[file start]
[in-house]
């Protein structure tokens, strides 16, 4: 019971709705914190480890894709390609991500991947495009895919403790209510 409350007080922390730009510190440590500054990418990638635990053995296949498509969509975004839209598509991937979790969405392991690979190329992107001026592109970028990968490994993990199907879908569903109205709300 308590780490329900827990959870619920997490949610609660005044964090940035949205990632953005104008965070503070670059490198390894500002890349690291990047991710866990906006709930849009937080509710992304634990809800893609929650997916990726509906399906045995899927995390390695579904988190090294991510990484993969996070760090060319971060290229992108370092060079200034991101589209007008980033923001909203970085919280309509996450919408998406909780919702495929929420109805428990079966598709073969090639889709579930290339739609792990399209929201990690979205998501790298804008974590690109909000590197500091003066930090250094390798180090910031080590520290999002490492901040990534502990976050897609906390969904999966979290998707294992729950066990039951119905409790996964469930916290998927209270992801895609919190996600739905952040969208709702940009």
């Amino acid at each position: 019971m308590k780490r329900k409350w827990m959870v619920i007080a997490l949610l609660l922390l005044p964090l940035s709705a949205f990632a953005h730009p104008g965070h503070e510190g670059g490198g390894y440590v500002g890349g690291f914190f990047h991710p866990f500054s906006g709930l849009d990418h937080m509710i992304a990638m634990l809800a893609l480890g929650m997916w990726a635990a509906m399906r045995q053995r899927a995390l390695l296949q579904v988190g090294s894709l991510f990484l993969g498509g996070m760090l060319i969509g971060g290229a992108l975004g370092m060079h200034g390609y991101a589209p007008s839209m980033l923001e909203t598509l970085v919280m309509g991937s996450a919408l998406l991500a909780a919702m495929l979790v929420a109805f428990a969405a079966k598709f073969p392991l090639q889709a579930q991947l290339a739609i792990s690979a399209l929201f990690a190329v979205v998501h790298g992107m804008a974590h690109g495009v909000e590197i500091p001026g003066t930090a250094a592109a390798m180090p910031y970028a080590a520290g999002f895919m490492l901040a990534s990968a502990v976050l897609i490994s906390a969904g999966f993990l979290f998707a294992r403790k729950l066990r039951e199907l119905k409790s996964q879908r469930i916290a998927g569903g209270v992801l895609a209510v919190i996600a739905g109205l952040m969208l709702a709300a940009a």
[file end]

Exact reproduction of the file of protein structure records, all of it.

[in-house]
């Protein structure tokens, strides 16, 4: 019971709705914190480890894709390609991500991947495009895919403790209510 409350007080922390730009510190440590500054990418990638635990053995296949498509969509975004839209598509991937979790969405392991690979190329992107001026592109970028990968490994993990199907879908569903109205709300 308590780490329900827990959870619920997490949610609660005044964090940035949205990632953005104008965070503070670059490198390894500002890349690291990047991710866990906006709930849009937080509710992304634990809800893609929650997916990726509906399906045995899927995390390695579904988190090294991510990484993969996070760090060319971060290229992108370092060079200034991101589209007008980033923001909203970085919280309509996450919408998406909780919702495929929420109805428990079966598709073969090639889709579930290339739609792990399209929201990690979205998501790298804008974590690109909000590197500091003066930090250094390798180090910031080590520290999002490492901040990534502990976050897609906390969904999966979290998707294992729950066990039951119905409790996964469930916290998927209270992801895609919190996600739905952040969208709702940009």
């Amino acid at each position: 019971m308590k780490r329900k409350w827990m959870v619920i007080a997490l949610l609660l922390l005044p964090l940035s709705a949205f990632a953005h730009p104008g965070h503070e510190g670059g490198g390894y440590v500002g890349g690291f914190f990047h991710p866990f500054s906006g709930l849009d990418h937080m509710i992304a990638m634990l809800a893609l480890g929650m997916w990726a635990a509906m399906r045995q053995r899927a995390l390695l296949q579904v988190g090294s894709l991510f990484l993969g498509g996070m760090l060319i969509g971060g290229a992108l975004g370092m060079h200034g390609y991101a589209p007008s839209m980033l923001e909203t598509l970085v919280m309509g991937s996450a919408l998406l991500a909780a919702m495929l979790v929420a109805f428990a969405a079966k598709f073969p392991l090639q889709a579930q991947l290339a739609i792990s690979a399209l929201f990690a190329v979205v998501h790298g992107m804008a974590h690109g495009v909000e590197i500091p001026g003066t930090a250094a592109a390798m180090p910031y970028a080590a520290g999002f895919m490492l901040a990534s990968a502990v976050l897609i490994s906390a969904g999966f993990l979290f998707a294992r403790k729950l066990r039951e199907l119905k409790s996964q879908r469930i916290a998927g569903g209270v992801l895609a209510v919190i996600a739905g109205l952040m969208l709702a709300a940009a």